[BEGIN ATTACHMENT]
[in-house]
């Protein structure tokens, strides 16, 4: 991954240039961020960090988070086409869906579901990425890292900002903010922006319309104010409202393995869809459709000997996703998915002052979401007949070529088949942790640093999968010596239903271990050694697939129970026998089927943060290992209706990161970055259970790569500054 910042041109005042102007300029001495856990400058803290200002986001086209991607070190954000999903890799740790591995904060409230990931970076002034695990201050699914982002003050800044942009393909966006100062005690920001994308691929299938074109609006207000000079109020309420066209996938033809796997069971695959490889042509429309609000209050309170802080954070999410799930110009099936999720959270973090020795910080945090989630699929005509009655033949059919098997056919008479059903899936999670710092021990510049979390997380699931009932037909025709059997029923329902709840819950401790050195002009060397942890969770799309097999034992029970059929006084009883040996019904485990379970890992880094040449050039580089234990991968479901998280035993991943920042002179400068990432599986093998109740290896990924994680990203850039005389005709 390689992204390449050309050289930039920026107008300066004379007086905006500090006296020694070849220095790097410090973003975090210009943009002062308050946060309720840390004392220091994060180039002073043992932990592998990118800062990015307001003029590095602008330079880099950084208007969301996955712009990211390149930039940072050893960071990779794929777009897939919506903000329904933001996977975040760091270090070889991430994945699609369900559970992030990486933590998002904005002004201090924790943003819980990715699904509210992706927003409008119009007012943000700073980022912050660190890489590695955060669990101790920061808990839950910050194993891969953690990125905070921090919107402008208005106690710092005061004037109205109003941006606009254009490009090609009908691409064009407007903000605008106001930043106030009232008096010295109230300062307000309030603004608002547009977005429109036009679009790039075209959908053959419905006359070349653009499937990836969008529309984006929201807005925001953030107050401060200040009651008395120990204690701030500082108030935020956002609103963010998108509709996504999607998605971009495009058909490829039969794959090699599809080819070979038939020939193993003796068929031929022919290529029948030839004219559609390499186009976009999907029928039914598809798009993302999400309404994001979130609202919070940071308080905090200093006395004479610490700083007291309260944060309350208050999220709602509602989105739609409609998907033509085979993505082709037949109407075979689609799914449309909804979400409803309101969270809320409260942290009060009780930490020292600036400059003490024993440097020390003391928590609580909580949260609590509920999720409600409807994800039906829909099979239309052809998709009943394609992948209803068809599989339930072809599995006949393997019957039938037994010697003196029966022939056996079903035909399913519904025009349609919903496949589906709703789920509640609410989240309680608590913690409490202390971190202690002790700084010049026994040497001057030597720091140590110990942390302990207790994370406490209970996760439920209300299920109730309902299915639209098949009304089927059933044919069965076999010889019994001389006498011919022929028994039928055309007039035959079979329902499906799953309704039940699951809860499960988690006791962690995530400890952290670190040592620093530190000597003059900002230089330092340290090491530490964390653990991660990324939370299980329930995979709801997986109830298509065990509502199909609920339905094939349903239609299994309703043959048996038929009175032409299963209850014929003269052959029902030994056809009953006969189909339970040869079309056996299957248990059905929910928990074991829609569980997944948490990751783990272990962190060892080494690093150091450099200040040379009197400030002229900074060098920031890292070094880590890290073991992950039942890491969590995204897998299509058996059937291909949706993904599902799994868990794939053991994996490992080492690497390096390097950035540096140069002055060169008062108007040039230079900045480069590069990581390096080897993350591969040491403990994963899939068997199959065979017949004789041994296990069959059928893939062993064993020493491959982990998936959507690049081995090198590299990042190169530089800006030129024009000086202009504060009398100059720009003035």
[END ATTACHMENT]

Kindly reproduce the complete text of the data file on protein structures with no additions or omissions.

[in-house]
């Protein structure tokens, strides 16, 4: 991954240039961020960090988070086409869906579901990425890292900002903010922006319309104010409202393995869809459709000997996703998915002052979401007949070529088949942790640093999968010596239903271990050694697939129970026998089927943060290992209706990161970055259970790569500054 910042041109005042102007300029001495856990400058803290200002986001086209991607070190954000999903890799740790591995904060409230990931970076002034695990201050699914982002003050800044942009393909966006100062005690920001994308691929299938074109609006207000000079109020309420066209996938033809796997069971695959490889042509429309609000209050309170802080954070999410799930110009099936999720959270973090020795910080945090989630699929005509009655033949059919098997056919008479059903899936999670710092021990510049979390997380699931009932037909025709059997029923329902709840819950401790050195002009060397942890969770799309097999034992029970059929006084009883040996019904485990379970890992880094040449050039580089234990991968479901998280035993991943920042002179400068990432599986093998109740290896990924994680990203850039005389005709 390689992204390449050309050289930039920026107008300066004379007086905006500090006296020694070849220095790097410090973003975090210009943009002062308050946060309720840390004392220091994060180039002073043992932990592998990118800062990015307001003029590095602008330079880099950084208007969301996955712009990211390149930039940072050893960071990779794929777009897939919506903000329904933001996977975040760091270090070889991430994945699609369900559970992030990486933590998002904005002004201090924790943003819980990715699904509210992706927003409008119009007012943000700073980022912050660190890489590695955060669990101790920061808990839950910050194993891969953690990125905070921090919107402008208005106690710092005061004037109205109003941006606009254009490009090609009908691409064009407007903000605008106001930043106030009232008096010295109230300062307000309030603004608002547009977005429109036009679009790039075209959908053959419905006359070349653009499937990836969008529309984006929201807005925001953030107050401060200040009651008395120990204690701030500082108030935020956002609103963010998108509709996504999607998605971009495009058909490829039969794959090699599809080819070979038939020939193993003796068929031929022919290529029948030839004219559609390499186009976009999907029928039914598809798009993302999400309404994001979130609202919070940071308080905090200093006395004479610490700083007291309260944060309350208050999220709602509602989105739609409609998907033509085979993505082709037949109407075979689609799914449309909804979400409803309101969270809320409260942290009060009780930490020292600036400059003490024993440097020390003391928590609580909580949260609590509920999720409600409807994800039906829909099979239309052809998709009943394609992948209803068809599989339930072809599995006949393997019957039938037994010697003196029966022939056996079903035909399913519904025009349609919903496949589906709703789920509640609410989240309680608590913690409490202390971190202690002790700084010049026994040497001057030597720091140590110990942390302990207790994370406490209970996760439920209300299920109730309902299915639209098949009304089927059933044919069965076999010889019994001389006498011919022929028994039928055309007039035959079979329902499906799953309704039940699951809860499960988690006791962690995530400890952290670190040592620093530190000597003059900002230089330092340290090491530490964390653990991660990324939370299980329930995979709801997986109830298509065990509502199909609920339905094939349903239609299994309703043959048996038929009175032409299963209850014929003269052959029902030994056809009953006969189909339970040869079309056996299957248990059905929910928990074991829609569980997944948490990751783990272990962190060892080494690093150091450099200040040379009197400030002229900074060098920031890292070094880590890290073991992950039942890491969590995204897998299509058996059937291909949706993904599902799994868990794939053991994996490992080492690497390096390097950035540096140069002055060169008062108007040039230079900045480069590069990581390096080897993350591969040491403990994963899939068997199959065979017949004789041994296990069959059928893939062993064993020493491959982990998936959507690049081995090198590299990042190169530089800006030129024009000086202009504060009398100059720009003035």